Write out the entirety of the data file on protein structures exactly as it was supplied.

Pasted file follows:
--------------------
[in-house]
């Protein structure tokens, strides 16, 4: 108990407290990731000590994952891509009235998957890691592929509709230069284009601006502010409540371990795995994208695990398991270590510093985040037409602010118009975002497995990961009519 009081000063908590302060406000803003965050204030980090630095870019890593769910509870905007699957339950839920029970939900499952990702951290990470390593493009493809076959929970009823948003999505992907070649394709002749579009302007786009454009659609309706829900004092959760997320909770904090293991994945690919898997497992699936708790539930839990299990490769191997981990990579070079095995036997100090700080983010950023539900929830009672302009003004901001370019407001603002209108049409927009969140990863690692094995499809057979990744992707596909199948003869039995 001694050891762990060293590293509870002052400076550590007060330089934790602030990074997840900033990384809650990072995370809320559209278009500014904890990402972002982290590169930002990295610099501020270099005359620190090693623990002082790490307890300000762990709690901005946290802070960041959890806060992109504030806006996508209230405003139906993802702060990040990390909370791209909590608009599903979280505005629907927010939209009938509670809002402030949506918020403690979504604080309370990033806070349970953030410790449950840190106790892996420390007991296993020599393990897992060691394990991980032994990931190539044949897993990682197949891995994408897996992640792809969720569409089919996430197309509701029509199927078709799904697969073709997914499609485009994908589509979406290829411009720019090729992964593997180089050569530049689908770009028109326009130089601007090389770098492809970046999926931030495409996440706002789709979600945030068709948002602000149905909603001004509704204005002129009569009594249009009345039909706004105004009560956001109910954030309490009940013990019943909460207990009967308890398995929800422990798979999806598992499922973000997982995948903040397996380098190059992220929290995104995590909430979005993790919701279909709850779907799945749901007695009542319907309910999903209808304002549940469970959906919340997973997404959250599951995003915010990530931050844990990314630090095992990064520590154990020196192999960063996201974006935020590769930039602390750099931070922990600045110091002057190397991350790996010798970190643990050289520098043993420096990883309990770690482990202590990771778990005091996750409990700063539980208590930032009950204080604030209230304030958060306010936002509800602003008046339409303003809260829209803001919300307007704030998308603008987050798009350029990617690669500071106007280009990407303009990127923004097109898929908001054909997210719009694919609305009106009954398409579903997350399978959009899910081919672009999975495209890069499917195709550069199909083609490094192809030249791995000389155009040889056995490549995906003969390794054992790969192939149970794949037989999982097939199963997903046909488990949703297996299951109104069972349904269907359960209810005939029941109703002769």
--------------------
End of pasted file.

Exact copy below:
[in-house]
């Protein structure tokens, strides 16, 4: 108990407290990731000590994952891509009235998957890691592929509709230069284009601006502010409540371990795995994208695990398991270590510093985040037409602010118009975002497995990961009519 009081000063908590302060406000803003965050204030980090630095870019890593769910509870905007699957339950839920029970939900499952990702951290990470390593493009493809076959929970009823948003999505992907070649394709002749579009302007786009454009659609309706829900004092959760997320909770904090293991994945690919898997497992699936708790539930839990299990490769191997981990990579070079095995036997100090700080983010950023539900929830009672302009003004901001370019407001603002209108049409927009969140990863690692094995499809057979990744992707596909199948003869039995 001694050891762990060293590293509870002052400076550590007060330089934790602030990074997840900033990384809650990072995370809320559209278009500014904890990402972002982290590169930002990295610099501020270099005359620190090693623990002082790490307890300000762990709690901005946290802070960041959890806060992109504030806006996508209230405003139906993802702060990040990390909370791209909590608009599903979280505005629907927010939209009938509670809002402030949506918020403690979504604080309370990033806070349970953030410790449950840190106790892996420390007991296993020599393990897992060691394990991980032994990931190539044949897993990682197949891995994408897996992640792809969720569409089919996430197309509701029509199927078709799904697969073709997914499609485009994908589509979406290829411009720019090729992964593997180089050569530049689908770009028109326009130089601007090389770098492809970046999926931030495409996440706002789709979600945030068709948002602000149905909603001004509704204005002129009569009594249009009345039909706004105004009560956001109910954030309490009940013990019943909460207990009967308890398995929800422990798979999806598992499922973000997982995948903040397996380098190059992220929290995104995590909430979005993790919701279909709850779907799945749901007695009542319907309910999903209808304002549940469970959906919340997973997404959250599951995003915010990530931050844990990314630090095992990064520590154990020196192999960063996201974006935020590769930039602390750099931070922990600045110091002057190397991350790996010798970190643990050289520098043993420096990883309990770690482990202590990771778990005091996750409990700063539980208590930032009950204080604030209230304030958060306010936002509800602003008046339409303003809260829209803001919300307007704030998308603008987050798009350029990617690669500071106007280009990407303009990127923004097109898929908001054909997210719009694919609305009106009954398409579903997350399978959009899910081919672009999975495209890069499917195709550069199909083609490094192809030249791995000389155009040889056995490549995906003969390794054992790969192939149970794949037989999982097939199963997903046909488990949703297996299951109104069972349904269907359960209810005939029941109703002769």